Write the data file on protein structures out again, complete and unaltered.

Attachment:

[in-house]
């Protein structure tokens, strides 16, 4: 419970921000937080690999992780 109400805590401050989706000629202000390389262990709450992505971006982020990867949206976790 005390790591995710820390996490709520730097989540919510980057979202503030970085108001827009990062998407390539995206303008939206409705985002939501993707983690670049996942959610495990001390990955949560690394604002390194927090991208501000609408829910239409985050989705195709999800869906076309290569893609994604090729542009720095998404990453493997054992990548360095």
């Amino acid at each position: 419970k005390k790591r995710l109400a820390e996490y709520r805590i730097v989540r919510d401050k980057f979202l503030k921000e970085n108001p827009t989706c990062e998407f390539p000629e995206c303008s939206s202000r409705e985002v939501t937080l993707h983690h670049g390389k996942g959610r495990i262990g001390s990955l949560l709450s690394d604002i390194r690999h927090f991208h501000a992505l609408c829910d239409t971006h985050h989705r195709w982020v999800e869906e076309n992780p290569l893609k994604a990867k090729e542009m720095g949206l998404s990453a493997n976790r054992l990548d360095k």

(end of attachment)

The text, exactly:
[in-house]
């Protein structure tokens, strides 16, 4: 419970921000937080690999992780 109400805590401050989706000629202000390389262990709450992505971006982020990867949206976790 005390790591995710820390996490709520730097989540919510980057979202503030970085108001827009990062998407390539995206303008939206409705985002939501993707983690670049996942959610495990001390990955949560690394604002390194927090991208501000609408829910239409985050989705195709999800869906076309290569893609994604090729542009720095998404990453493997054992990548360095």
């Amino acid at each position: 419970k005390k790591r995710l109400a820390e996490y709520r805590i730097v989540r919510d401050k980057f979202l503030k921000e970085n108001p827009t989706c990062e998407f390539p000629e995206c303008s939206s202000r409705e985002v939501t937080l993707h983690h670049g390389k996942g959610r495990i262990g001390s990955l949560l709450s690394d604002i390194r690999h927090f991208h501000a992505l609408c829910d239409t971006h985050h989705r195709w982020v999800e869906e076309n992780p290569l893609k994604a990867k090729e542009m720095g949206l998404s990453a493997n976790r054992l990548d360095k």